Christian And Muslim Views On The 14th Century Plague, Known As Black Death

767 words - 3 pages

The infamous plague, known as the Black Death, was a deadly disease which managed to spread throughout Europe and the Middle East in the 14th century. Although both the Europeans and the Empires of Islam experienced the Black Death, each region had different responses and reasons for the causes of the disease. Empires of Islam viewed the plague as a blessing from God while Europeans believed it was a punishment from Him. As a result of the Black Death, Europeans rebelled whereas Empires of Islam respected authority. Europeans used other religions as an explanation for the start of the Black Death while Islamic empires did not blame other religions, but rather had other explanations that caused the disease.
The Black Death was God’s blessing from Muslims’ point of view, but from the perspective of Europeans, the plague was said to be a punishment from Him. Empires of Islam saw this deadly illness as a gift from God. Muhammad al-Manbiji, an Islamic scholar, believed praying to extinguish the plague was unnecessary due to the belief it was a gift from God (Document 4). Although Muslims were aware the Black Death was a deadly plague which greatly decreased the population (Documents 2, 3), they responded peacefully. Rather than looking at the plague as life-threatening, Muslims viewed the disease as a blessing sent from God. Europeans viewed the Black Death as a punishment for the sins of all Christians. Gabriele de Mussis, a Christian Piacenzan chronicler, implied that the plague appeared due to the sins of Christians (Document 4). Christians blamed themselves and believed they were deserving of the plague. This made Europeans seem like they were the ones responsible for the entire plague itself. The Empires of Islam and the Europeans may have both used religion to relate to the cause of the Black Death, but the Europeans perceived the plague as a punishment for their sins and Islamic empires saw the plague in a more positive, non-blameful light.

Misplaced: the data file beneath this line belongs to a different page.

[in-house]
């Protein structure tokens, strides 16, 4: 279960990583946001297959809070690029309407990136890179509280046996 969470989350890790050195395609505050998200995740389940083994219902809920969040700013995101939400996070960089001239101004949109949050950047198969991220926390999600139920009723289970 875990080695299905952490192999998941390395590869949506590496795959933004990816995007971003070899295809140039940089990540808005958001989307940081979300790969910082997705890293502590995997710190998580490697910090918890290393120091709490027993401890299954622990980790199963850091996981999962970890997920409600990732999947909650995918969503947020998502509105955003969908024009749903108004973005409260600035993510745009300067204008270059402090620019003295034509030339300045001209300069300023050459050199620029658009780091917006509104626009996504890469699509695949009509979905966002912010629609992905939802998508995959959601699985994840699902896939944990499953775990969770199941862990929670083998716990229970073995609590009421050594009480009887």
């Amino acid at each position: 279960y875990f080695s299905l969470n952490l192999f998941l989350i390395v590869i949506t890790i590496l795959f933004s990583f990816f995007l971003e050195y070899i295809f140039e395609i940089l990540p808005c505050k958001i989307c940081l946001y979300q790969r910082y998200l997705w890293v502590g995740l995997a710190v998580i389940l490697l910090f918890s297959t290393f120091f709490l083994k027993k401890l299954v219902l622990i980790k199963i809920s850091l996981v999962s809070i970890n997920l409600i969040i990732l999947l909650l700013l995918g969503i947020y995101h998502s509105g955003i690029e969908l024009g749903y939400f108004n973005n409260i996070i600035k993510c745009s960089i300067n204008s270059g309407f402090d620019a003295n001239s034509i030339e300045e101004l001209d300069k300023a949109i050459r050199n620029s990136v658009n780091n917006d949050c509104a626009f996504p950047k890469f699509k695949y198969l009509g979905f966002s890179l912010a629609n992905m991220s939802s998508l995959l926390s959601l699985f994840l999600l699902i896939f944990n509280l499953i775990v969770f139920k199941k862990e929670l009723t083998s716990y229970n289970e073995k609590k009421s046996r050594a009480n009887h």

As a result of the Black Death, Europeans rebelled while Empires of Islam did not react unmanageably. As the disease became increasingly prominent, Europeans acted rebelliously. According to William Dene, a European chronicler, laborers and skilled workmen had such a spirit of rebellion that no higher authority could curb them (Document 6). This demonstrates how the Black Death changed the lifestyle of Europeans,...

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